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Brief :  Section 529 A of  Companies Act, 1956 and Section 48 of Transfer of Property Act.   Priority over disbursement of claim between charge holders. An analysis. The analysis is based on the following case.

 

 

ICICI BANK LTD  VS SIDCO LEATHERS  LTD: civil appeal  2332 of  2006  ( Date of judgement 24-4-2006)

 

 

Brief :  The ICICI  Bank Ltd and two others advanced loan to SIDCO Leathers Ltd and created a first charge on the immovable property of the company.  The Second charge was created by Punjab National Bank   Subsequently the winding  up of the company ordered by company court  and an appointed official liquidator  First charge holder filed a suit for recovery before Debt Recovery Tribunal which is pending-Second charge holder filed a suit before trial court which was decreed-

 

First charge holder lodged a claim before the Official Liquidator and filed an application before the Company Court for recovery of amount Company Court dismissed the application holding that the bank is only entitled to pro-rata share since it had relinquished its first charge over the assets by filing a claim with the Official Liquidator-

While delivering the judgement, the Hon’ble High court Allahabad, that rejected the claim of ICICI Bank and others and directed the official liquidator to declare dividends  in accordance with the orders passed by the company  court.

On appeal to Supreme court, where it held that although under Section 19(19) of the Recovery of Debts Due to Banks and Financial Institutions Act, 1993 (hereinafter referred to as the “RDB Act”), the DRT may order the distribution of sale proceeds in accordance with Section 529A of the Companies Act, 1956 and the RDB Act was a legislation overriding all other legislations in the event of inconsistency, it could not be said to take away the right of property or the fundamental rules of priority under Section 48 of the Transfer of Property Act

 

  

Understanding of each section and its contents in brief:  



Section 9 of the  Companies Act provides  that the provisions of the Act shall have effect notwithstanding anything to the contrary contained in the memorandum or articles of a company, or in any agreement executed by it, or in any resolution passed by the company or by its Board of directors,  whether the same be registered , executed or passed, as the case may be, before or after the commencement of this Act:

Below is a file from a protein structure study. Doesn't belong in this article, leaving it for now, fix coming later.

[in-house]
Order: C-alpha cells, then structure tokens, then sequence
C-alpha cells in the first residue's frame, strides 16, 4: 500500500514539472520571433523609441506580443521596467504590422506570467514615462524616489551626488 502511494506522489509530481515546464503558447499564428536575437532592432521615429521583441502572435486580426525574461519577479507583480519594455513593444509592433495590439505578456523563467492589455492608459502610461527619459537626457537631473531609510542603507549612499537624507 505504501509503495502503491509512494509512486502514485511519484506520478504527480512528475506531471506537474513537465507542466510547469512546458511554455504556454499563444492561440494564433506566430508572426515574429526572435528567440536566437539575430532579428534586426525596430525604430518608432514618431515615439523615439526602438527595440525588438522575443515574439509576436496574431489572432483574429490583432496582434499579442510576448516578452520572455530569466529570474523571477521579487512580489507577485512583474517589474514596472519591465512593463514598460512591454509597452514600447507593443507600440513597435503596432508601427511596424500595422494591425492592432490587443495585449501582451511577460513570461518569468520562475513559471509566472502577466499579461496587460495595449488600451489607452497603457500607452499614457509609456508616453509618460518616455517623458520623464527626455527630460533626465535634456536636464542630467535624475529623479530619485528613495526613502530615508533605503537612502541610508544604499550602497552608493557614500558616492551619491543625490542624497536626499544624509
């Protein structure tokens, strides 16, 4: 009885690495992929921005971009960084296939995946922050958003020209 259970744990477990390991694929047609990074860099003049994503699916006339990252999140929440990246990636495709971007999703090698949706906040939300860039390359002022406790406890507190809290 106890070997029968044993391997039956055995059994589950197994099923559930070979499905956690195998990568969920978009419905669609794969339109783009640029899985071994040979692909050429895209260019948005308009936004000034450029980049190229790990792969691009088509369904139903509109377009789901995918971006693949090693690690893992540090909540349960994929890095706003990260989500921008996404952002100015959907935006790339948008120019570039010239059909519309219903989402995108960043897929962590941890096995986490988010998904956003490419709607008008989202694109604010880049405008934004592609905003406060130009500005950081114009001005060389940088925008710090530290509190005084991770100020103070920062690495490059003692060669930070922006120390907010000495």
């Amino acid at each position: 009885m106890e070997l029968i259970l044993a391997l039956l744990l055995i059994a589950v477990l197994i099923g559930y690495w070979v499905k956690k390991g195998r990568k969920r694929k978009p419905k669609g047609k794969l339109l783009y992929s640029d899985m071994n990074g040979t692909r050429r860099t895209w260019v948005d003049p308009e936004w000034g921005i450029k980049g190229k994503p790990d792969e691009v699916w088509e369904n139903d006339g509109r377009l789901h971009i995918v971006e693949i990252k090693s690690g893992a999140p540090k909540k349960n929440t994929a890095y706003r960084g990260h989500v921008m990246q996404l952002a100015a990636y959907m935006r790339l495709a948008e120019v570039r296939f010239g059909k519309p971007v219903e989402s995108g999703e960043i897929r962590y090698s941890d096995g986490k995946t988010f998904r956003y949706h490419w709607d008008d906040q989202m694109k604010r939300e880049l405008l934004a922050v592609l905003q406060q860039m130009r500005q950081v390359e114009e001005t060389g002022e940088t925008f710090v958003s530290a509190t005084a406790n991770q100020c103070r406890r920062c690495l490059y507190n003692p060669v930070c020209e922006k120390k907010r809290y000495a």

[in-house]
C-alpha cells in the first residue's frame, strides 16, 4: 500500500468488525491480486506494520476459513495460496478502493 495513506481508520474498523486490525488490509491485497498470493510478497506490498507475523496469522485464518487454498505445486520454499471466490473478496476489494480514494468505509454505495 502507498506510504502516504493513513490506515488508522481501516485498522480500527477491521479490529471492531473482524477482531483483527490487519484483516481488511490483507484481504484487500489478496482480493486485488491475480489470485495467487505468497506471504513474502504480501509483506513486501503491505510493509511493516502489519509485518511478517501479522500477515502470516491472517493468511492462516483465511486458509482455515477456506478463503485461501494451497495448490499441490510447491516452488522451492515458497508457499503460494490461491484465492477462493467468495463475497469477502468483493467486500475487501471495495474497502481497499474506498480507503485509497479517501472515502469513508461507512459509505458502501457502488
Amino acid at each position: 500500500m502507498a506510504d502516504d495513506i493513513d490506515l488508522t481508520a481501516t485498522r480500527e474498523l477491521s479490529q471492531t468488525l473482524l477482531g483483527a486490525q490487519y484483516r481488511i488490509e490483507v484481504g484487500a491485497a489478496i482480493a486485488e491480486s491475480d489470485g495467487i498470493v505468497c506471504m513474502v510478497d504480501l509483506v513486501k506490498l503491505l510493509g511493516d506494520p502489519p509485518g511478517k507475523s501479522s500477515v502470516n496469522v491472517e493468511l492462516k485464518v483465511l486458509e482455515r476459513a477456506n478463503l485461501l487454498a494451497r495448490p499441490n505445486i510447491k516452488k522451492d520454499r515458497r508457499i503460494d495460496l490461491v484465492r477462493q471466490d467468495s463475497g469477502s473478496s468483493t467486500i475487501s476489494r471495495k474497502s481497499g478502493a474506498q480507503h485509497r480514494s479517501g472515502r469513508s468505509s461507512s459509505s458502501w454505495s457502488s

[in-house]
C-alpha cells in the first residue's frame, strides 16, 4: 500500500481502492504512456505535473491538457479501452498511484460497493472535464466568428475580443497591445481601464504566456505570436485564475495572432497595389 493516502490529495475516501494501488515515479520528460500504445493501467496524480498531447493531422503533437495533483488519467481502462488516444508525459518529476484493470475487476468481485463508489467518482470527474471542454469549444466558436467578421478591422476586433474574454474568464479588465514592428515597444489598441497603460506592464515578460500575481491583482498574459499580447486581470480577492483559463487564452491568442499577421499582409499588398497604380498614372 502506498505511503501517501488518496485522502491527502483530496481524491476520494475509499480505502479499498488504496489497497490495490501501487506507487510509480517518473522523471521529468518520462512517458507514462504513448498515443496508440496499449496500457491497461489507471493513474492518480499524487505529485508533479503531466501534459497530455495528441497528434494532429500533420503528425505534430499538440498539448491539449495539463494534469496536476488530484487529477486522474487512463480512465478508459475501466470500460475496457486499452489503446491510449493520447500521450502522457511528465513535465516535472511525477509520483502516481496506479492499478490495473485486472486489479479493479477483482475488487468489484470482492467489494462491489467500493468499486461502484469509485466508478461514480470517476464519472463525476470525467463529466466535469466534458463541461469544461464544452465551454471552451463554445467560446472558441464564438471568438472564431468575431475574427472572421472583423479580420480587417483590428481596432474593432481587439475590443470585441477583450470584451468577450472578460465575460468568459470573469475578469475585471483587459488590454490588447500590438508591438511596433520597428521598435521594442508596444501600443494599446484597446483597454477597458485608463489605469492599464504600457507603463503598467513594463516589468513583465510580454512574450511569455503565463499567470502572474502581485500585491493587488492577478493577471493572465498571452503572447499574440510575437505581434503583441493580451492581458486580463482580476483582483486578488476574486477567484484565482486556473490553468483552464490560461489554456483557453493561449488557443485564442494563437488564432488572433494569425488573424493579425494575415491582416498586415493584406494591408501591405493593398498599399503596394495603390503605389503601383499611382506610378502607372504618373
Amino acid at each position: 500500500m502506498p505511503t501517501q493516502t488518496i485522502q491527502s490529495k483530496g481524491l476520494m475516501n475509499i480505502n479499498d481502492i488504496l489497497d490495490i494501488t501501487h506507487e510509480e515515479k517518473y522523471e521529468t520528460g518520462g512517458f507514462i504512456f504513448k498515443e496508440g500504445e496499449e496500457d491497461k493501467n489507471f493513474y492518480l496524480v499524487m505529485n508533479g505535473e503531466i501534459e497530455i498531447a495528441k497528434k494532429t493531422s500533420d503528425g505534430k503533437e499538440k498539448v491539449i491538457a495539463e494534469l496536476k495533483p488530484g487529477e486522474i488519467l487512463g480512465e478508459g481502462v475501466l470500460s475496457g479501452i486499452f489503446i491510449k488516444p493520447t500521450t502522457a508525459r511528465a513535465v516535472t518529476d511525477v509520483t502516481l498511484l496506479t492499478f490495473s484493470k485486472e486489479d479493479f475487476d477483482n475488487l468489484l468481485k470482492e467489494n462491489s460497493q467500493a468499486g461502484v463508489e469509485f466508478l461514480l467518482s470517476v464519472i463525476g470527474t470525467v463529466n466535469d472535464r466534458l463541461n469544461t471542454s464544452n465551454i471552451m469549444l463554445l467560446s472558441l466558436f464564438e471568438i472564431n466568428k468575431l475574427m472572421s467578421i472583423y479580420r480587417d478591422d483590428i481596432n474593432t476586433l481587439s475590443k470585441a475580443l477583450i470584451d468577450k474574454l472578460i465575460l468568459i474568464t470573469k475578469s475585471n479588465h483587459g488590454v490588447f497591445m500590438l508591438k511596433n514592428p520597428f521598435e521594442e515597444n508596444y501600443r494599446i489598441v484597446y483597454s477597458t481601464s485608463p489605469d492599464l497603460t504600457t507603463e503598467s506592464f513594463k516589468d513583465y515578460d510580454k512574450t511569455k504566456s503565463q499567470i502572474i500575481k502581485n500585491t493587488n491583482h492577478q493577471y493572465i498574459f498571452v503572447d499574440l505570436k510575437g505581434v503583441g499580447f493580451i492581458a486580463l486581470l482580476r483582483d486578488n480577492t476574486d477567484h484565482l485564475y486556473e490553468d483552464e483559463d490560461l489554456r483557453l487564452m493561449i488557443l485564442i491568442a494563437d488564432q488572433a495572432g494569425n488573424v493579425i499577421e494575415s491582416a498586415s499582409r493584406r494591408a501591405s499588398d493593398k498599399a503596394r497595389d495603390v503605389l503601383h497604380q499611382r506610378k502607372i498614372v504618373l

According to Section 529 A  of the companies Act  1956  contains a non-obstante clause. The non-obstante nature of a provision although may be of wide amplitude, the interpretative process thereof must be kept confined to the legislative policy. Only because the dues of the workmen and the debt due to the secured creditors are treated pari passu with each other, the same by itself would not lead to the conclusion that the concept of inter se priorities amongst the secured creditors had thereby been intended to be given a total go-by

What is meant by non-obstante clause:  “A non-obstante clause is usually used in a provision to indicate that the provision should prevail despite anything to the contrary in the provision mentioned in such non-obstante clause. In case there is any inconsistency or a departure between the non-obstante clause and another provision, one of the objects of such a clause is to indicate that it is the non-obstante clause which would prevail over the other clause.” [Parasuramaiah vs. Lakshamma AIR 1965 AP 220

Section 529(1)(c) of the Companies Act speaks about the respective rights of the secured creditors which would mean the respective rights of secured creditors vis-a-vis unsecured creditors. It does not envisage respective rights amongst the secured creditors

In terms of Section 48 of the Transfer of Property Act, 1882 Act, the claim of the first charge holder shall prevail over the claim of the second charge holder.  No where in the Companies Act, 1956 contains provision that Section 48 of the Transfer of Property Act would not be applicable in relation to the affairs of the company. Unless, expressly or by necessary implication, such a provision contrary to or inconsistent therewith carrying a different intent can be found in the Companies Act, Section 48 of the Transfer of Property Act cannot be held to be inapplicable.

Section 48 of Transfer of Property Act is based on the maxim qui prior est tempore potior est jure   which means  that one  which is first  in time is better in law.The  transferor cannot prejudice the rights  of the transferee  by any subsequent  dealing with  the property.

 

These are the some of the court judgements in respect of Section 48 of Transfer of Property Act,

When  two successive transfers  of the same property have been effected  by way of mortgage or sale,  the later in date must give way to the earlier  -  Sirbadh Rai  vs  Rghunath 7 A;; 568 (572)  Karmat v Saminuddin, 8  All 409  Narayan vs Laxman 29, Bom 421

 

The rights of persons who have acquired  an interest in the mortgaged  estate, since the making of the mortgage of which the mortgages had notice, cannot defeated or impaired by any subsequent  arrangement to which they are not parties  H,.V.Low & Co  V Pulin Air 1993  Cal 154

 

Conclusion:  The claims of secured creditors will be decided based on Section 48 of the Transfer of property act  and not on Section 529A of the Companies Act, 1956.   The claims of secured creditors based on Section 529 which clearly provides respective rights of secured and unsecured creditors and not respective rights of secured creditors.


CS A Rengarajan,

Published by

cs A Rengarajan
(Company Secretary)
Category Corporate Law   Report

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